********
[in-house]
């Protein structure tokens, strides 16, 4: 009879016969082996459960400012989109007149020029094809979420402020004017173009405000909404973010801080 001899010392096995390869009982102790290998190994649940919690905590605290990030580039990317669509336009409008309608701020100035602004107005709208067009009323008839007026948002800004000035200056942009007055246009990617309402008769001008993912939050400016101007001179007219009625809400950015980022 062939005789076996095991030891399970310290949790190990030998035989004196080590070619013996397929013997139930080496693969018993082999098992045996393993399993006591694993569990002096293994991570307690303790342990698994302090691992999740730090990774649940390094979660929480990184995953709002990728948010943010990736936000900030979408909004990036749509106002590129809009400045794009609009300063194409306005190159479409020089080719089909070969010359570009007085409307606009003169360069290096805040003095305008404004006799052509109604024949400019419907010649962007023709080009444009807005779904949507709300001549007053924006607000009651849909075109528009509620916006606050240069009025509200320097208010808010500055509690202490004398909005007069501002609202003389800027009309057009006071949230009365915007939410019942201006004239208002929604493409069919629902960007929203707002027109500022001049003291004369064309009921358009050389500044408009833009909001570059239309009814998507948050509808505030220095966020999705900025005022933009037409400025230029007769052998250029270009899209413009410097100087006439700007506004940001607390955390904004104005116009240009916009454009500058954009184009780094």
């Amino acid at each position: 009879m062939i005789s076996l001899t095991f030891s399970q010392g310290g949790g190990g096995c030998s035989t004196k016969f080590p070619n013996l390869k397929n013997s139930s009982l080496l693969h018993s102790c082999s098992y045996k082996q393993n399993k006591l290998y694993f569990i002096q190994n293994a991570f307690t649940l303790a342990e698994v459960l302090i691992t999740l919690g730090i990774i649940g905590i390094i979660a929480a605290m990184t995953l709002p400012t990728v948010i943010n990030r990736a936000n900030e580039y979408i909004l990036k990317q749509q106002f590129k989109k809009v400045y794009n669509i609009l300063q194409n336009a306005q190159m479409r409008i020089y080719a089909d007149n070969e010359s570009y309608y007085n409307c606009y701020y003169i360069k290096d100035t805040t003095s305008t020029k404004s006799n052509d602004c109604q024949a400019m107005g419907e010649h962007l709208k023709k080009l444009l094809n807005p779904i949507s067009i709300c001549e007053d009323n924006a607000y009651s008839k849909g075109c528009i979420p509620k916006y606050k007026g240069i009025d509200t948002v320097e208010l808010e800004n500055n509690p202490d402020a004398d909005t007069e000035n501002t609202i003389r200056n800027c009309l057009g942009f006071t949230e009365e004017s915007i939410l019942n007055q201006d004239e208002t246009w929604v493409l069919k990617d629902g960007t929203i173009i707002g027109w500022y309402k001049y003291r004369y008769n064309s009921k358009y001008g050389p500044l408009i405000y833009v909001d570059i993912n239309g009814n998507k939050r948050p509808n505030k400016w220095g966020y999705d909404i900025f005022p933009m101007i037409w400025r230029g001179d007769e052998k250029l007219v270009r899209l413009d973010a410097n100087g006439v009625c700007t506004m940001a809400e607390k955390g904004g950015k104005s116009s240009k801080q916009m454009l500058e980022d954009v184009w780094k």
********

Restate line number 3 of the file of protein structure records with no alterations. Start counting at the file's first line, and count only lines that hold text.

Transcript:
């Amino acid at each position: 009879m062939i005789s076996l001899t095991f030891s399970q010392g310290g949790g190990g096995c030998s035989t004196k016969f080590p070619n013996l390869k397929n013997s139930s009982l080496l693969h018993s102790c082999s098992y045996k082996q393993n399993k006591l290998y694993f569990i002096q190994n293994a991570f307690t649940l303790a342990e698994v459960l302090i691992t999740l919690g730090i990774i649940g905590i390094i979660a929480a605290m990184t995953l709002p400012t990728v948010i943010n990030r990736a936000n900030e580039y979408i909004l990036k990317q749509q106002f590129k989109k809009v400045y794009n669509i609009l300063q194409n336009a306005q190159m479409r409008i020089y080719a089909d007149n070969e010359s570009y309608y007085n409307c606009y701020y003169i360069k290096d100035t805040t003095s305008t020029k404004s006799n052509d602004c109604q024949a400019m107005g419907e010649h962007l709208k023709k080009l444009l094809n807005p779904i949507s067009i709300c001549e007053d009323n924006a607000y009651s008839k849909g075109c528009i979420p509620k916006y606050k007026g240069i009025d509200t948002v320097e208010l808010e800004n500055n509690p202490d402020a004398d909005t007069e000035n501002t609202i003389r200056n800027c009309l057009g942009f006071t949230e009365e004017s915007i939410l019942n007055q201006d004239e208002t246009w929604v493409l069919k990617d629902g960007t929203i173009i707002g027109w500022y309402k001049y003291r004369y008769n064309s009921k358009y001008g050389p500044l408009i405000y833009v909001d570059i993912n239309g009814n998507k939050r948050p509808n505030k400016w220095g966020y999705d909404i900025f005022p933009m101007i037409w400025r230029g001179d007769e052998k250029l007219v270009r899209l413009d973010a410097n100087g006439v009625c700007t506004m940001a809400e607390k955390g904004g950015k104005s116009s240009k801080q916009m454009l500058e980022d954009v184009w780094k």